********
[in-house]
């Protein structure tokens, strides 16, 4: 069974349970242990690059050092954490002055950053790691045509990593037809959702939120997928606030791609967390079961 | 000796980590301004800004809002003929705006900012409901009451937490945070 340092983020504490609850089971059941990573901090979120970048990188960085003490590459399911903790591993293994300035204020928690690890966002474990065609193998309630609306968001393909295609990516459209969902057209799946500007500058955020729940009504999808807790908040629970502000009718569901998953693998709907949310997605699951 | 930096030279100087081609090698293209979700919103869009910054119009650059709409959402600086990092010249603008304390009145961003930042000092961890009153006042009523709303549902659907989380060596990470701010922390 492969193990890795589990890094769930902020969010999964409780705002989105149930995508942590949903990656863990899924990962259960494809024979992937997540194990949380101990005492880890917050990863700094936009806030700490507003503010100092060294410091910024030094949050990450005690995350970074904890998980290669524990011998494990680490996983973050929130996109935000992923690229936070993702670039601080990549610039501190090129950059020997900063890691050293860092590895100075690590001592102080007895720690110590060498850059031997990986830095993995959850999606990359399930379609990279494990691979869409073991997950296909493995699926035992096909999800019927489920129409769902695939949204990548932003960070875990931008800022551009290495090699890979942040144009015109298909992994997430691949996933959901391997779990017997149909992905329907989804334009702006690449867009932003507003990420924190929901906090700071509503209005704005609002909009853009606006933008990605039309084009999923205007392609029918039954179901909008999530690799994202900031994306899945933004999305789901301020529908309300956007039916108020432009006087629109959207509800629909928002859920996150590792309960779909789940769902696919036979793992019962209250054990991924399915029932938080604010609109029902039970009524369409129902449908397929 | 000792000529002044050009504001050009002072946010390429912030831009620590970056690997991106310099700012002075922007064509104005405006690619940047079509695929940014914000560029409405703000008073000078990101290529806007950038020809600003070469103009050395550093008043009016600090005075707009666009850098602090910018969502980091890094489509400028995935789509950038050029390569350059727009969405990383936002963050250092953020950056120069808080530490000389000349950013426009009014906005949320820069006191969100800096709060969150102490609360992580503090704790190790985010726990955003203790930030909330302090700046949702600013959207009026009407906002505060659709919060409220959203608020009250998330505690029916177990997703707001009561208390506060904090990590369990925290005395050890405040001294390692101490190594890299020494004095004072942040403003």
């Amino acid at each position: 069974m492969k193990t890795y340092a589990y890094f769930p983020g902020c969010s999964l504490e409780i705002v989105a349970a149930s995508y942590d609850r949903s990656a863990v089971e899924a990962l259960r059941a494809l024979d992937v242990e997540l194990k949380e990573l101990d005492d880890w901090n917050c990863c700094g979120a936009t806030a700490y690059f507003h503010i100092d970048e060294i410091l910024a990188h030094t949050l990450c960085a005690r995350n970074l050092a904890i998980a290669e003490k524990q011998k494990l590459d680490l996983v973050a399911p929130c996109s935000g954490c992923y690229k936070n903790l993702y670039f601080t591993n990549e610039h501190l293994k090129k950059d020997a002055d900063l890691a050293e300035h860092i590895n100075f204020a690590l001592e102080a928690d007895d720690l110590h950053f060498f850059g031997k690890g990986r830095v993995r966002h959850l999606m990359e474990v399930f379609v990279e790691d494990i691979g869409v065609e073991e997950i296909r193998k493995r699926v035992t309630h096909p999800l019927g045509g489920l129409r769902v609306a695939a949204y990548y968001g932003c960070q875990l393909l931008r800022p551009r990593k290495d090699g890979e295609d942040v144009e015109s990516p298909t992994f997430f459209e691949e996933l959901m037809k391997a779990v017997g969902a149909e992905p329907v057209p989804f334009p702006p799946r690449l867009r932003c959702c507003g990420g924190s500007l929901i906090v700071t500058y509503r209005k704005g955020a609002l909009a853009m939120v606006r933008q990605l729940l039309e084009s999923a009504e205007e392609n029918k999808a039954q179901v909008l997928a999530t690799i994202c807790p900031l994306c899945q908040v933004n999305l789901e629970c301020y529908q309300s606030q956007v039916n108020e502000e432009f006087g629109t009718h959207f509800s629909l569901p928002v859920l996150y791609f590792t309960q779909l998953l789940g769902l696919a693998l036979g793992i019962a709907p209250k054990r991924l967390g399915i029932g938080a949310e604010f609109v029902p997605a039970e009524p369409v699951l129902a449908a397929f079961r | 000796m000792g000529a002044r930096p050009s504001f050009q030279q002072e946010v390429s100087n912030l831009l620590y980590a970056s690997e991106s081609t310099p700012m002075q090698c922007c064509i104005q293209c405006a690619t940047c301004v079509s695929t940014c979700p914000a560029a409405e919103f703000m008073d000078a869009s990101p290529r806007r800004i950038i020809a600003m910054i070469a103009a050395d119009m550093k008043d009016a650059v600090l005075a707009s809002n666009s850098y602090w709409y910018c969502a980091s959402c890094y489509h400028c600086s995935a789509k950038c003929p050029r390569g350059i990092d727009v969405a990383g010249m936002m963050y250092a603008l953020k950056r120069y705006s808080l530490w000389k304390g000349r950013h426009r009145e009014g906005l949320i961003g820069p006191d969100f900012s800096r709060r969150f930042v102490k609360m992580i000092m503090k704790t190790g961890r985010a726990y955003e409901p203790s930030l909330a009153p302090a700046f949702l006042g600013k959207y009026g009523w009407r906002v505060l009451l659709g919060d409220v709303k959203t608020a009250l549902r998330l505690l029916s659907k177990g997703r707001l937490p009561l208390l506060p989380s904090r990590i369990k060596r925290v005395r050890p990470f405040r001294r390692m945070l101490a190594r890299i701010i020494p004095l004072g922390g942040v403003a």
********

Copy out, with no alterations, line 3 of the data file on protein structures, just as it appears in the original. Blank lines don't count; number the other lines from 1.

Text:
């Amino acid at each position: 069974m492969k193990t890795y340092a589990y890094f769930p983020g902020c969010s999964l504490e409780i705002v989105a349970a149930s995508y942590d609850r949903s990656a863990v089971e899924a990962l259960r059941a494809l024979d992937v242990e997540l194990k949380e990573l101990d005492d880890w901090n917050c990863c700094g979120a936009t806030a700490y690059f507003h503010i100092d970048e060294i410091l910024a990188h030094t949050l990450c960085a005690r995350n970074l050092a904890i998980a290669e003490k524990q011998k494990l590459d680490l996983v973050a399911p929130c996109s935000g954490c992923y690229k936070n903790l993702y670039f601080t591993n990549e610039h501190l293994k090129k950059d020997a002055d900063l890691a050293e300035h860092i590895n100075f204020a690590l001592e102080a928690d007895d720690l110590h950053f060498f850059g031997k690890g990986r830095v993995r966002h959850l999606m990359e474990v399930f379609v990279e790691d494990i691979g869409v065609e073991e997950i296909r193998k493995r699926v035992t309630h096909p999800l019927g045509g489920l129409r769902v609306a695939a949204y990548y968001g932003c960070q875990l393909l931008r800022p551009r990593k290495d090699g890979e295609d942040v144009e015109s990516p298909t992994f997430f459209e691949e996933l959901m037809k391997a779990v017997g969902a149909e992905p329907v057209p989804f334009p702006p799946r690449l867009r932003c959702c507003g990420g924190s500007l929901i906090v700071t500058y509503r209005k704005g955020a609002l909009a853009m939120v606006r933008q990605l729940l039309e084009s999923a009504e205007e392609n029918k999808a039954q179901v909008l997928a999530t690799i994202c807790p900031l994306c899945q908040v933004n999305l789901e629970c301020y529908q309300s606030q956007v039916n108020e502000e432009f006087g629109t009718h959207f509800s629909l569901p928002v859920l996150y791609f590792t309960q779909l998953l789940g769902l696919a693998l036979g793992i019962a709907p209250k054990r991924l967390g399915i029932g938080a949310e604010f609109v029902p997605a039970e009524p369409v699951l129902a449908a397929f079961r | 000796m000792g000529a002044r930096p050009s504001f050009q030279q002072e946010v390429s100087n912030l831009l620590y980590a970056s690997e991106s081609t310099p700012m002075q090698c922007c064509i104005q293209c405006a690619t940047c301004v079509s695929t940014c979700p914000a560029a409405e919103f703000m008073d000078a869009s990101p290529r806007r800004i950038i020809a600003m910054i070469a103009a050395d119009m550093k008043d009016a650059v600090l005075a707009s809002n666009s850098y602090w709409y910018c969502a980091s959402c890094y489509h400028c600086s995935a789509k950038c003929p050029r390569g350059i990092d727009v969405a990383g010249m936002m963050y250092a603008l953020k950056r120069y705006s808080l530490w000389k304390g000349r950013h426009r009145e009014g906005l949320i961003g820069p006191d969100f900012s800096r709060r969150f930042v102490k609360m992580i000092m503090k704790t190790g961890r985010a726990y955003e409901p203790s930030l909330a009153p302090a700046f949702l006042g600013k959207y009026g009523w009407r906002v505060l009451l659709g919060d409220v709303k959203t608020a009250l549902r998330l505690l029916s659907k177990g997703r707001l937490p009561l208390l506060p989380s904090r990590i369990k060596r925290v005395r050890p990470f405040r001294r390692m945070l101490a190594r890299i701010i020494p004095l004072g922390g942040v403003a």